Following the pending MPL gutting (only the Spanish & French DGAC were against), and showcased only once in specialized media so far, another plan for the future of pilot training is emerging subsequently to a May 2015 meeting of the EASA Pilot Training Advisory Group, led by Ryanair’s Head of Training Andy O’Shea :
the Approved Pilot Certificate Course (APCC).
APCC – premises & caveats
With official presentation having occured during last EASA Annual Safety Conference Training in Aviation, and echoing his 2014 EATS Conference keynote speech, Cpt. O’Shea’s confidential paper reveals the APCC adresses :
“the product of current regulation and training practice […] many young pilots legally qualified as professional pilots but deficient in the competencies required for them to advance to the standard required to be employed by an EU operator”
“Ryanair assesses over one thousand different CPL ME/IR MCC qualified pilots every year”
Discarding the inconsistencies that
…or lack thereof
“This is a reasonable sample of the young pilot population in Europe”
We’d be less categorical.
Shall Mr O’Shea agree unemployed pilots are mostly the young ones and including the 32 other countries’ data would at least double our established total, it would take 10 years for Ryanair to process the combined unemployed part of the “young pilot population in Europe” alone.
Yet, even considering Ryanair had cornered the employment market (thanks to practices other airlines wouldn’t go down to, like questionnable micromanagement, p2f, outsourcing, subsidies… ) in such an extent that 450 pilots/year below their criteria became a sound base for a European training proposal, numbers point towards high turnover and poor attraction from pilots that’d rather stay unemployed for which “Europe’s favourite airline” has no one to blame but itself.
APCC – the recipe
To produce a profitable “flexible, efficient and effective [way] to educate our young pilots”, Ryanair wishes to bundle together:
- Aircraft Systems Technical Training (new)
- Operator Standard Initial CRM (cost ?)
- MCC (from 2300 to 5,500€)
- JOC (from 974 to 8,800€)
- Airline Oriented Theoretical Training (new)
- Operator Standard LOFT (new)
Except that, contrary to the MCC which is an ATPL(A) requirement (FCL.510.A(a)(2)), all other items have no regulatory existence, institutionalized by airlines and paid for by candidates, not for convenience but only as more and more of them enforce those items as recruitment requirement minima.
Incidentally, here is part of the origin of young pilots’ stress no amount of long or “long[er] assessment” will offset :
increasing gamble stakes (+€150k) to reach assessment stage alone.
APCC – the incentive
Pursuing with pilots “deficient in […] competencies”, competency based MPL was specifically designed to “bridge [that] gap“, alas :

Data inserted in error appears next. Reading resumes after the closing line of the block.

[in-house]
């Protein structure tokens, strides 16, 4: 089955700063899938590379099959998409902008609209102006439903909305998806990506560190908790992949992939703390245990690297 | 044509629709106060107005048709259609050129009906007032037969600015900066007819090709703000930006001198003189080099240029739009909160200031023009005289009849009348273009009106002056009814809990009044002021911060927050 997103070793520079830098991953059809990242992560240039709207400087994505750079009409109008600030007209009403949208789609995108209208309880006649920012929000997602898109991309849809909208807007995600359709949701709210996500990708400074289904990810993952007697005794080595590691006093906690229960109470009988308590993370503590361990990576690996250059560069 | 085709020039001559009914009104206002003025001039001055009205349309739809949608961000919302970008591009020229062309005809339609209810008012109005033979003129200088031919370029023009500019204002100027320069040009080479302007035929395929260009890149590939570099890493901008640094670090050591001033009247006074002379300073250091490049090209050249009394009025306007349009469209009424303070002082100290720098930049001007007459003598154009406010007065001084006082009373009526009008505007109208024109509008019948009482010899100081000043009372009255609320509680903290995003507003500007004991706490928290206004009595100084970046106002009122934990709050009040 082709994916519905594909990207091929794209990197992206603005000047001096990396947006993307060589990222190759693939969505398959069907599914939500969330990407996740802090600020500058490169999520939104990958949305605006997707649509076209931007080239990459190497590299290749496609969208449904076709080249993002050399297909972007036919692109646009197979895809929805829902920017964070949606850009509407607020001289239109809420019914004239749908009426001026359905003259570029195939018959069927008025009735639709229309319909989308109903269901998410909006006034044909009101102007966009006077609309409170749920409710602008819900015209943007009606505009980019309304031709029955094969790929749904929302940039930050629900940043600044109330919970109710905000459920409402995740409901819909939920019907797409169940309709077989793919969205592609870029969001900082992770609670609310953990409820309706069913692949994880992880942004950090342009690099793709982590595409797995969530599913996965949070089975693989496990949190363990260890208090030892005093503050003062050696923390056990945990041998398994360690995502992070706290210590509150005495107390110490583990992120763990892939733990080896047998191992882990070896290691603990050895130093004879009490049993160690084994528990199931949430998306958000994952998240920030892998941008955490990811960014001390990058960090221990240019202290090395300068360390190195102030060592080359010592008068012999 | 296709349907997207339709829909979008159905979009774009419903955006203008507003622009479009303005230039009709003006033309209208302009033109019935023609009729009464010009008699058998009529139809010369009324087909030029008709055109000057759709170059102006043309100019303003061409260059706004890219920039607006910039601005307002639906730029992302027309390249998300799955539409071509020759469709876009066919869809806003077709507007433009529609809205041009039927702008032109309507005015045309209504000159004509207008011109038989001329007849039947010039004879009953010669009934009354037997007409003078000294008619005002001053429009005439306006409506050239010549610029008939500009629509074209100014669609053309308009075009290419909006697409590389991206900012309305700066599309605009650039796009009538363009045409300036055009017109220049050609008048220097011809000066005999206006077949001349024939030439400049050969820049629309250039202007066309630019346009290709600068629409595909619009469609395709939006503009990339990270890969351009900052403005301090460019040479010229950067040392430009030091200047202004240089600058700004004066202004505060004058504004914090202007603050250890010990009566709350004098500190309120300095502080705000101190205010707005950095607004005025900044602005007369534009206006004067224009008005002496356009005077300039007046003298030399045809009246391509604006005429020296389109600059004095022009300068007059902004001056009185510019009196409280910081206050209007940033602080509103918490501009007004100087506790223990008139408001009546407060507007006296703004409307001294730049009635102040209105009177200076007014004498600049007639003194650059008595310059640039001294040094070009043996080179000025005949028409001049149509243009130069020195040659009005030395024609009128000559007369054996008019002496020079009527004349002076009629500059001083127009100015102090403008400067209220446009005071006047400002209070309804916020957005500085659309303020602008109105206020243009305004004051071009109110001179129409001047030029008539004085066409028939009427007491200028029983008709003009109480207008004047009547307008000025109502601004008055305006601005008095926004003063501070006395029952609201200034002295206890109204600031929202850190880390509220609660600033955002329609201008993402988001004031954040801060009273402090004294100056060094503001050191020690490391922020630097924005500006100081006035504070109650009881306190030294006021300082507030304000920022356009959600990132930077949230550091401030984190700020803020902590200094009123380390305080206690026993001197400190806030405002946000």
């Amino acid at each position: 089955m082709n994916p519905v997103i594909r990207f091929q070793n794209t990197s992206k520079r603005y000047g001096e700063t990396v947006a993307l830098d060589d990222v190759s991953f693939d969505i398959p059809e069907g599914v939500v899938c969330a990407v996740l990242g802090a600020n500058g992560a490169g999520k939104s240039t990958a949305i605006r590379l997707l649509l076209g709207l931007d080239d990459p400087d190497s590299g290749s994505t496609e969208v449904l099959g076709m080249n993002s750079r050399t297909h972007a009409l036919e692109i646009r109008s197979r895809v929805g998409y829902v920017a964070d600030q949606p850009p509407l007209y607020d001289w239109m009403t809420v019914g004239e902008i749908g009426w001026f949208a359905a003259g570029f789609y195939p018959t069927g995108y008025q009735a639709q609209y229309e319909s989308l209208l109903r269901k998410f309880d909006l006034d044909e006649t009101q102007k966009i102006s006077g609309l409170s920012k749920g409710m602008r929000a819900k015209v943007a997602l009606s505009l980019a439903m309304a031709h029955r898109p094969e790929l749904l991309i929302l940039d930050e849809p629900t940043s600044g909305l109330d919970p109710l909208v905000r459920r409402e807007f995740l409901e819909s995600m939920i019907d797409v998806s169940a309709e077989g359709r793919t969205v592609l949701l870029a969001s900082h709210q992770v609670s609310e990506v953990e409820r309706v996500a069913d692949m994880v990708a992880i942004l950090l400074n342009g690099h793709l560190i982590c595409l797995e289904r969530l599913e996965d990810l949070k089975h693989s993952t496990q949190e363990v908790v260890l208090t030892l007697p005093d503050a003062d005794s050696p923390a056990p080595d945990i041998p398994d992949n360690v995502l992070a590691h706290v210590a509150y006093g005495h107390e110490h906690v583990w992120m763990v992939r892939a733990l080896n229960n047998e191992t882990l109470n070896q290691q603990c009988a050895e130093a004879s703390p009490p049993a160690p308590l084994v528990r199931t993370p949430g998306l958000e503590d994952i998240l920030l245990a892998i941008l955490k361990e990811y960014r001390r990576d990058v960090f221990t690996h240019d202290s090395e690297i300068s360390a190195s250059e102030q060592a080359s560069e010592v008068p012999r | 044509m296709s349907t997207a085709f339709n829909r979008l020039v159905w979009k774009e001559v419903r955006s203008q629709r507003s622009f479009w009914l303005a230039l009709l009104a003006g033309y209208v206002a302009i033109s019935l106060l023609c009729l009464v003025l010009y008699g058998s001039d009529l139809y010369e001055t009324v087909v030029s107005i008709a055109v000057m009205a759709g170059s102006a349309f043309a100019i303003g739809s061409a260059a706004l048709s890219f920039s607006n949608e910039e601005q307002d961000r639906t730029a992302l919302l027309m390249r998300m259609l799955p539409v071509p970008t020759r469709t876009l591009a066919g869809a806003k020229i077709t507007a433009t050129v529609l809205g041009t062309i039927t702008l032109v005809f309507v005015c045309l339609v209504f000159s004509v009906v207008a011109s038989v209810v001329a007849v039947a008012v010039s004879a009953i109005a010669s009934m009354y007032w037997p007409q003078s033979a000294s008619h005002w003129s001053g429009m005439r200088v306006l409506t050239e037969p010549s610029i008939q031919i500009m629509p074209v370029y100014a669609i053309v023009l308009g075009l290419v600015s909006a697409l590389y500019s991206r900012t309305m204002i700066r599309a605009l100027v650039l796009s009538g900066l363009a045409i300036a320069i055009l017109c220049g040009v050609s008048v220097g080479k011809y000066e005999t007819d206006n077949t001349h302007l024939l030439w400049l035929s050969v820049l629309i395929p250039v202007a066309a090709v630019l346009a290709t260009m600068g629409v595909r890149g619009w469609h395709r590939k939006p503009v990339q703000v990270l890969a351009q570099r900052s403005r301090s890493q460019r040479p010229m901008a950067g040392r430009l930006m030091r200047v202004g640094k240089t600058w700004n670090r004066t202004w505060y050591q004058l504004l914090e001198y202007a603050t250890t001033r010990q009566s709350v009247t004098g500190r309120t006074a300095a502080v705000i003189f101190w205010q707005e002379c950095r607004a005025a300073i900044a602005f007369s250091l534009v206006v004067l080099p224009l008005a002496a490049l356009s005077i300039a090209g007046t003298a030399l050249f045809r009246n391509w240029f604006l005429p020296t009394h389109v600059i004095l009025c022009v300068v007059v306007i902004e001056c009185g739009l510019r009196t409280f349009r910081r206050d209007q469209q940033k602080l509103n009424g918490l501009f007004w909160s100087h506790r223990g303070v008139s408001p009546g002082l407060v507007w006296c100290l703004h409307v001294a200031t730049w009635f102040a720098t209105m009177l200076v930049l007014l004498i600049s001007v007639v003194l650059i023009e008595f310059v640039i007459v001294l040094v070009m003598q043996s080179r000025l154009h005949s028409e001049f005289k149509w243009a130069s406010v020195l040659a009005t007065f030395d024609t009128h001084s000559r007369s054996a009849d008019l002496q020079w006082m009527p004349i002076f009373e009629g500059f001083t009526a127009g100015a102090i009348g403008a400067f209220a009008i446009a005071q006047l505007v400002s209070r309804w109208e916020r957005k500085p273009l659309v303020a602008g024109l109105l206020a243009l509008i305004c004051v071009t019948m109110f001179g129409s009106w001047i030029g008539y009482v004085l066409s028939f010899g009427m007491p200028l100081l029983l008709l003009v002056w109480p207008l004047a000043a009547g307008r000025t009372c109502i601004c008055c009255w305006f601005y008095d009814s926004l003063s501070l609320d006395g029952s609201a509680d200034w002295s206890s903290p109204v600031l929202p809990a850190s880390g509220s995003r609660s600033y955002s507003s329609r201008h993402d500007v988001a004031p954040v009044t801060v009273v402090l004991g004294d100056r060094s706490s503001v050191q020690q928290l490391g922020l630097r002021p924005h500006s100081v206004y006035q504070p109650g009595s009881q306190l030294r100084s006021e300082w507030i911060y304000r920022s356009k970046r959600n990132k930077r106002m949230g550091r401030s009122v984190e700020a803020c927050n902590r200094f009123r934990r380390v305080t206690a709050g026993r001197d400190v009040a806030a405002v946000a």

“[it] is encumbered with some disadvantages that have led to [its] low uptake by Operators and ATOs. It is very complex, heavily regulated and cumbersome. Its structures and processes require very significant long term management and resource investment by the Operator. It is a rigid path that, once set out upon, provides little flexibility for the student or the Operators”.
In other words, Ryanair discovered personnel required investment and long term thinking, reason why instead of fixing the MPL (that can only drop in support from a pilot perspective), Ryanair wants its way to save costs help the “50% of EU pilots not capable of passing a very straightforward assessment of their piloting skills […] to be […] safe professional pilot[s]”.
They do “it” already
Occulting (after 12 pages) the data that mattered to them, namely the price of the course and who was going to foot the bill, we leave the guessing to our readers with O’Shea’s “three ATOs in Europe currently offer[ing], or hav[ing] offered, training products such as […] detailed” :
- CTC in the UK
- EPST in the Netherlands, a previously covered p2f enabler and
- SKY4U in Berlin, p2f apologists in their own words
“We deeply regret the latest developments in the fields of aviation that young pilots with no or low hours have to pay their way into the right hand seat instead of being rewarded for their efforts and commitments. But we would like to state that we only cooperate with trusted agencies that have proven to be able to deliver what has been promised“._Kay Wachtelborn, CEO @SKY4u
MPL, APCC & unintended consequences
Based on clumsy grounds, altruistic Ryanair is pushing into obsolescence part of existing regulation almost tailored to them while blindly deflecting Europe from the very root of the problem they’re about to worsen for cost’s sake, only to discover they’re reaping what they sowed : not necessarily the best, but the pilots willing and able to pay (in the meantime, the anti-p2f proposal is being finalized)…